Brain Development

Download Brain Development Guide (PDF)

Here's what we know about brain development:

  • "Early experiences matter..." A child's genes, environment, experiences and relationships all work together to shape the architecture of the brain. 
  • Brain development begins in pregnancy and undergoes its most rapid and critical period of growth during the first 2000 days.
    • Latest research shows that more than 1 million new neural connections are made each second.
    • Brain development in the first 2000 days is highly vulnerable to the effects of toxic stress. Toxic stress is defined as ongoing stress that occurs in the absence of a responsive caring adult. It can have an impact on learning, behavior and both physical and mental health.  
    • Social, emotional, physical and cognitive capacities including executive functioning continues to develop throughout childhood and into early adulthood.

Within your professional role and considering the social determinants of health, how do you:

  • Explore if the parent or caregiver is sensitive and responsive to the child's cues, feelings and needs.
  • Explore opportunities for the child, parent and caregiver to connect through positive interactions such as playing, talking and singing.
  • Share with the parent or caregiver screen time guidelines and the impact screen time may have on brain development and the formation of secure attachments. The Canadian Pediatric Society's Screen time and young children guidelines (June 2017) are:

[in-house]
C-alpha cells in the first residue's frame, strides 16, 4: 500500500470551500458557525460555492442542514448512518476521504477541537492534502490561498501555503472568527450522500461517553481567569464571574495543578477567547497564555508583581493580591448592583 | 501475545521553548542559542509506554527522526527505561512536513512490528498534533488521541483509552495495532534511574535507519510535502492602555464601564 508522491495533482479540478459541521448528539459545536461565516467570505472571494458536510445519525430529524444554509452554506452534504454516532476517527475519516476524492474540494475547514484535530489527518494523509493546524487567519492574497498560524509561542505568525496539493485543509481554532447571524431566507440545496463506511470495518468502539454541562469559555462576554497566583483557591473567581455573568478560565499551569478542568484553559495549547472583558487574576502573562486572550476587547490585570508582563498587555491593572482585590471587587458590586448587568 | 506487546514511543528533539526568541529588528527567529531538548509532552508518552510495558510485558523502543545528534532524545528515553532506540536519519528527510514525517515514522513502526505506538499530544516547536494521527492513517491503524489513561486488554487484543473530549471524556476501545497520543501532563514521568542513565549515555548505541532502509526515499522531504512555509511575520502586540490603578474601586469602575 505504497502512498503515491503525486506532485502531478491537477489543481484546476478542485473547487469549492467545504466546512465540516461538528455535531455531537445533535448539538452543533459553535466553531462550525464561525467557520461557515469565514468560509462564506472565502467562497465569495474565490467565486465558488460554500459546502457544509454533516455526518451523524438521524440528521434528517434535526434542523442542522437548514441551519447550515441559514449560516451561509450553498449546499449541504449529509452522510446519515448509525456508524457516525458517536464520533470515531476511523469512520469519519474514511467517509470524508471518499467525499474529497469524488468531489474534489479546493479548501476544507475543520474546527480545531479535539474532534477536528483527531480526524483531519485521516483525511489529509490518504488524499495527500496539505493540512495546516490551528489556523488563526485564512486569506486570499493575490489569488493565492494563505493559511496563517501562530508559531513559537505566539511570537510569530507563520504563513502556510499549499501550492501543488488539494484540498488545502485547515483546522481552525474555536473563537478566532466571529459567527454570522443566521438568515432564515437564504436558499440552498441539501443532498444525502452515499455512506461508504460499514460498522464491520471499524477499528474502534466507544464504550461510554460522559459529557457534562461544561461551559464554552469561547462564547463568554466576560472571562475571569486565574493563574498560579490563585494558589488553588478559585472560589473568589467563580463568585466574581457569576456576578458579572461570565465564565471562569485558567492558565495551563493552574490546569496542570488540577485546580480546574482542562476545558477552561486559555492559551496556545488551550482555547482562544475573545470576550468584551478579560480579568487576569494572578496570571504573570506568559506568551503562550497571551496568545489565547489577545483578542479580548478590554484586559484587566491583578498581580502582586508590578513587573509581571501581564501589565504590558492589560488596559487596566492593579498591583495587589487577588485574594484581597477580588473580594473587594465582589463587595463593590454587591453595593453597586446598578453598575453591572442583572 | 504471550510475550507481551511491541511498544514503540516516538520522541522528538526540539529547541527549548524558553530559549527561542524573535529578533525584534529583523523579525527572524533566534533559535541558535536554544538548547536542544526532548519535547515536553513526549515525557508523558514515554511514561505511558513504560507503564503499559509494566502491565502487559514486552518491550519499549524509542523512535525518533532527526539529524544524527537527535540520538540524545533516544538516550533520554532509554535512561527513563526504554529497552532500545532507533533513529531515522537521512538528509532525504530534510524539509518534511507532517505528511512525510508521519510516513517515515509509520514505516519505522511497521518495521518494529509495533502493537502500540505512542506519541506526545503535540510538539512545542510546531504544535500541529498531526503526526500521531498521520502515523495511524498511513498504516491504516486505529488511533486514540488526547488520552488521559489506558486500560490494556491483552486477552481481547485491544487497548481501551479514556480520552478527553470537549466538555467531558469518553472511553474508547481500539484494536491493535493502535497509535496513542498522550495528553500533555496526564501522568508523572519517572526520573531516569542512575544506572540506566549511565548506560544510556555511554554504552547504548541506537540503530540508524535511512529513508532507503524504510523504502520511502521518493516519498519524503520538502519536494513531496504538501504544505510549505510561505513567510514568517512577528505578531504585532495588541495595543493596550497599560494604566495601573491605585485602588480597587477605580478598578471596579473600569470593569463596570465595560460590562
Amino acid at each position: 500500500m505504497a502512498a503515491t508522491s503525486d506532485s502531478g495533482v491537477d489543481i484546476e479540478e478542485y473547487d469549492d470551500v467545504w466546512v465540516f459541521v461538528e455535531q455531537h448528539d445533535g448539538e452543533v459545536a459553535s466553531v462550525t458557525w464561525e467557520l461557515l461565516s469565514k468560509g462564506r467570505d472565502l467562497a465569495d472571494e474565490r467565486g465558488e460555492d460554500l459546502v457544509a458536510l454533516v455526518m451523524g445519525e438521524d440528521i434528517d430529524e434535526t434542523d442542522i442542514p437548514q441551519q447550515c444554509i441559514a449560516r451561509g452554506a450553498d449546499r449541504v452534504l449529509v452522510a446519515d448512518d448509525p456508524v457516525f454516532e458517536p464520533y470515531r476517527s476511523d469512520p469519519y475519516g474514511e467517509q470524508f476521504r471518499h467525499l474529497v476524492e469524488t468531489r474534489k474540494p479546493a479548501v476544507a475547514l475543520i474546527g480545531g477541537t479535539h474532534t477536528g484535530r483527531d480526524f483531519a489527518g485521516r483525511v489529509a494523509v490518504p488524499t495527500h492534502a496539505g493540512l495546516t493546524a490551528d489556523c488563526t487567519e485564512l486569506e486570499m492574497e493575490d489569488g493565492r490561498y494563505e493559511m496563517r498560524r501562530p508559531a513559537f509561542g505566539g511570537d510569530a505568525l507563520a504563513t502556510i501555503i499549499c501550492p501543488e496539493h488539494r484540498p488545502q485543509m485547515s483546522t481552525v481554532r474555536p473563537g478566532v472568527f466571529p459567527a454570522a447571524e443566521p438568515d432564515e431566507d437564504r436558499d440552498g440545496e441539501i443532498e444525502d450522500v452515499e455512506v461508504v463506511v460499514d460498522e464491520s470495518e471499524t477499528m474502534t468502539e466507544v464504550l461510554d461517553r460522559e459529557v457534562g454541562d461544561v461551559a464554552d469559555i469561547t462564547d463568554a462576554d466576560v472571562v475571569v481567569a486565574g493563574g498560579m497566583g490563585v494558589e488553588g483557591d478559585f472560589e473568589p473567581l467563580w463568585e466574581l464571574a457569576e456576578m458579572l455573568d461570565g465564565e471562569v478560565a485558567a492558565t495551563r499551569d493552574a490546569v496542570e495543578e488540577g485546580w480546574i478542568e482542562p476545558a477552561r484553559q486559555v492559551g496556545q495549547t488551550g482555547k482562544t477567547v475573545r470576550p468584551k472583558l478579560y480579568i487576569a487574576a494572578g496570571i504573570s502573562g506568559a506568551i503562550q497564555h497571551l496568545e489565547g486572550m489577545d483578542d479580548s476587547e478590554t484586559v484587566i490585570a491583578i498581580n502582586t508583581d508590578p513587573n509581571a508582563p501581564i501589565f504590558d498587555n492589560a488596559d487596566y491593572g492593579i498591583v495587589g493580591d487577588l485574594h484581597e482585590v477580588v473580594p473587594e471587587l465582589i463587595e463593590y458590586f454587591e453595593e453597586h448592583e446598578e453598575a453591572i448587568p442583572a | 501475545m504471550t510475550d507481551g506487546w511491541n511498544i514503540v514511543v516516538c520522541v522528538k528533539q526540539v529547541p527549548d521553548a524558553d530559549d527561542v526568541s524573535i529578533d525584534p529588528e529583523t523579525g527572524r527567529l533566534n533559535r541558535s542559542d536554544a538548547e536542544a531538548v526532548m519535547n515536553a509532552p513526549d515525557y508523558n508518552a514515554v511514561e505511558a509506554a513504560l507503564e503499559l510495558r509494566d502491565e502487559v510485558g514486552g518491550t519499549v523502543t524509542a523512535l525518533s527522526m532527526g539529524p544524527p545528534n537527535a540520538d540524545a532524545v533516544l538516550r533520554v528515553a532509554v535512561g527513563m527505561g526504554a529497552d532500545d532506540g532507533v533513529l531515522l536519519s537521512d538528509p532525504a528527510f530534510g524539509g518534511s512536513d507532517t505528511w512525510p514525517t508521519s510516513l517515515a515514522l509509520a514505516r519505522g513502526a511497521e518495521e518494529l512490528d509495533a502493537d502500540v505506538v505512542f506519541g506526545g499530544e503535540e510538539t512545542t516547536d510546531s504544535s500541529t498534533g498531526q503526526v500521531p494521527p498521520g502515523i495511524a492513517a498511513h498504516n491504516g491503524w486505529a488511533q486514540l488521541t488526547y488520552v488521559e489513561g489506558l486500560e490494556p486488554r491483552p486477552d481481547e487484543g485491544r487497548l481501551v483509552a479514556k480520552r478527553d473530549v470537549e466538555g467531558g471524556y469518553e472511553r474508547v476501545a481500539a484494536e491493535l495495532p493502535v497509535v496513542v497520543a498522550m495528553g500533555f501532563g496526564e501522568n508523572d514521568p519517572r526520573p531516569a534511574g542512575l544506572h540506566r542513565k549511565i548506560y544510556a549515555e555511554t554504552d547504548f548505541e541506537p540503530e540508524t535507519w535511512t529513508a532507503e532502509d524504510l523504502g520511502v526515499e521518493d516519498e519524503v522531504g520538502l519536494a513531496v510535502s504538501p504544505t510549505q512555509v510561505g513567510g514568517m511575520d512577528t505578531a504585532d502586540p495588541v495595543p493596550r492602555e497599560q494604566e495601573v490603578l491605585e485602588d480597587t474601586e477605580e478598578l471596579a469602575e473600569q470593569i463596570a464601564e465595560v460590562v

• For children under 2 years old, screen time is not recommended.
    • For children 2 to 5 years old, limit routine or regular screen time to less than 1 hour per day. Important to note that studies show that the less time is better. There is no evidence that shows recreational screen time improves early child development.    
  • Discuss how the parent or caregiver is coping and their support system.
  • Explore opportunities for connecting to informal and formal supports (community, neighbourhood, resources, groups).
  • Support the parent or caregiver to have realistic, age appropriate expectations for their child.
  • Administer an appropriate screening tool to ensure that the child is meeting their expected developmental milestones and refer if applicable.

Where can you find more information?

References

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